As to the power considerations, the only electrical load will be 1 or maybe 2 pumps vs. two-120mm, two-80mm, and one-60mm fan. And that's not to mention the two fans in my PSU which will also benefit from cooler case air temps. I really don't expect a big increase in load capacity; at least not "many times over" I think.

    Thank you for explaining the pressure drops caused by fittings, and transitions of all kinds. That makes total sense.

    OldChap, "Where is the fun in that?" Exactly sir! For I know this man's heart and it is young!!!

    CrazyNuts, Wow, 30 feet of copper tubing?!? I understand that with copper I don't have to worry about dissimilar metals in the system and I don't have to worry about corrosion. The copper will corrode (oxidize) by turning black then stop. What about diameter of the tubing. I know that the more surface area the more cooling so would you recommend 1/2" copper tubing ?

    I think the well pipe will be a 4" schedule 40 pvc pipe. I expect to have about 4 or 5 feet of water at the bottom of the well pipe. So a 5-foot cylinder is the space limitation for the geo-radiator. What do you think about spiraling the tubbing to fit in the pipe? What's the maximum radius for 1/2" copper tubing? I also think the input to the geo-rad should be at the bottom of the spiral and the output at the top. Does everyone agree? This way natural convection is aiding the effort and not fighting it.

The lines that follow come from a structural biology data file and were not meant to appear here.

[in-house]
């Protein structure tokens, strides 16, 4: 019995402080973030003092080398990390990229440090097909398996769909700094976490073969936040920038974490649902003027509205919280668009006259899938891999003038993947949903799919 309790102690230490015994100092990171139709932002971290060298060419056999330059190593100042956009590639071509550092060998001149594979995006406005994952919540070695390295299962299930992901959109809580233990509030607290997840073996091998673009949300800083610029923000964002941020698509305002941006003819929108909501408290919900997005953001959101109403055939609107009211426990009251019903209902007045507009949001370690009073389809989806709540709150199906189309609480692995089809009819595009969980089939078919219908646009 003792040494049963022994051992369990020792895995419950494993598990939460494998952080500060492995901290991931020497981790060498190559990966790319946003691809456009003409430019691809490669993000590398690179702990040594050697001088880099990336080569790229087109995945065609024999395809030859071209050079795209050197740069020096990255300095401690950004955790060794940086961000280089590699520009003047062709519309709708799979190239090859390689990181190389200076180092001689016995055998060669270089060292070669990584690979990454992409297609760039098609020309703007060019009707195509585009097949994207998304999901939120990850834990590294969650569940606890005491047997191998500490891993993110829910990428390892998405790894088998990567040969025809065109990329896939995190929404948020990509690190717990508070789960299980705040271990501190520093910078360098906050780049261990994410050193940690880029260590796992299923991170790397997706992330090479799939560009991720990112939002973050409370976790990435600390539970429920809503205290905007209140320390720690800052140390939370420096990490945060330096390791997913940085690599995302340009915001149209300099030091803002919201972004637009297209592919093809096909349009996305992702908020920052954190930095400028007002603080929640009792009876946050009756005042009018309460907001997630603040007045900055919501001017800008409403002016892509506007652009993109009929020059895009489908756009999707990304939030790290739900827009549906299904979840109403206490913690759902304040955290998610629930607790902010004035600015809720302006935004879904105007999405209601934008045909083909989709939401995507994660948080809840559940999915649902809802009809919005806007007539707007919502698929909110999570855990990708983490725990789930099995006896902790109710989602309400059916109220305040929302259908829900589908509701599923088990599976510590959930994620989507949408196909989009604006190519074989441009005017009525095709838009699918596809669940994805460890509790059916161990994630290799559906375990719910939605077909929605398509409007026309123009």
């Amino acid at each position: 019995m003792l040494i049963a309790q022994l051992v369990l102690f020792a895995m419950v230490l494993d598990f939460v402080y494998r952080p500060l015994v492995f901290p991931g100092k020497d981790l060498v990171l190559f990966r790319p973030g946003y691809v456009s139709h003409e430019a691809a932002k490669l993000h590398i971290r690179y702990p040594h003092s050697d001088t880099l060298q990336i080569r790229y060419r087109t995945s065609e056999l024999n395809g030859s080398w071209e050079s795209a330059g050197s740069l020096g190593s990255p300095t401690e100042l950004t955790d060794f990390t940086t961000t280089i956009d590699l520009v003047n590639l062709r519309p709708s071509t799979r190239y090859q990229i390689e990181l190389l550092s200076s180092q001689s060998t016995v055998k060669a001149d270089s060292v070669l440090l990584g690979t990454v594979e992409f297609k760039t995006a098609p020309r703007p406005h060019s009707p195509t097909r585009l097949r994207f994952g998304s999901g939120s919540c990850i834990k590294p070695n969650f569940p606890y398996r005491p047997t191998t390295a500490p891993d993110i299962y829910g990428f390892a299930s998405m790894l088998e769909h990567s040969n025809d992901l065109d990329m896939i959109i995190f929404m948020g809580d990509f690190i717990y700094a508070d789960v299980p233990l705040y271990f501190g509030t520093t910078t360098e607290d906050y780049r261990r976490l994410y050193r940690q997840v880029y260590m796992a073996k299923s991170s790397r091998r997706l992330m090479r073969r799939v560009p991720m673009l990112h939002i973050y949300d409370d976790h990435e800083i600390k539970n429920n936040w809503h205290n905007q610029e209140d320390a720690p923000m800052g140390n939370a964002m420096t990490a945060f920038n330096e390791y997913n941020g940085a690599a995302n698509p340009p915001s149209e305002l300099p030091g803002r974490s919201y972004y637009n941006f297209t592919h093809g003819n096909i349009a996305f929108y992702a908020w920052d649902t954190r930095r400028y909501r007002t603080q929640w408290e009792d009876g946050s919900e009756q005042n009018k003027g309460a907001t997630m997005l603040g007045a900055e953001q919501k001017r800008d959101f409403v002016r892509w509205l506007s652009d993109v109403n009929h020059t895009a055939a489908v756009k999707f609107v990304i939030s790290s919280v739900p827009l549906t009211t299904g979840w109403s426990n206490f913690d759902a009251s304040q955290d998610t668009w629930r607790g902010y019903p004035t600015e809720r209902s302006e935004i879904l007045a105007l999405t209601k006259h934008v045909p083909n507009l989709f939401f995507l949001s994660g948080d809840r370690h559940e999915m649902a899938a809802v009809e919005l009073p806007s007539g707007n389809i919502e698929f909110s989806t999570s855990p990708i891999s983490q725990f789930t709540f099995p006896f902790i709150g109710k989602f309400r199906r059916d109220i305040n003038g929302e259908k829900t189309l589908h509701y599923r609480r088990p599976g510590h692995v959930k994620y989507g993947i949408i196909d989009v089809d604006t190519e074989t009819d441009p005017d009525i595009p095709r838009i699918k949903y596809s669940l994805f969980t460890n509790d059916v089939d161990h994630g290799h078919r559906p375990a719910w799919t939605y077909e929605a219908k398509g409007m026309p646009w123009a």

More to come...
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    Good Luck with your project! I remember someone doing something similar - can even remember pictures of a backhoe doing some trenching. I can't recall if he finished the project (but I think he did). I just looked through the work logs, but can't find the project - maybe someone else with a better memory can recall it (it would be a project from more than 3 years ago ...)

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    Quote Originally Posted by shazza View Post
    Good Luck with your project! I remember someone doing something similar - can even remember pictures of a backhoe doing some trenching. I can't recall if he finished the project (but I think he did). I just looked through the work logs, but can't find the project - maybe someone else with a better memory can recall it (it would be a project from more than 3 years ago ...)
    http://www.xtremesystems.org/forums/...mal-PC-Cooling

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    Thanks guys - that's the one I remembered, lowfat.

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    Quote Originally Posted by mhumm2 View Post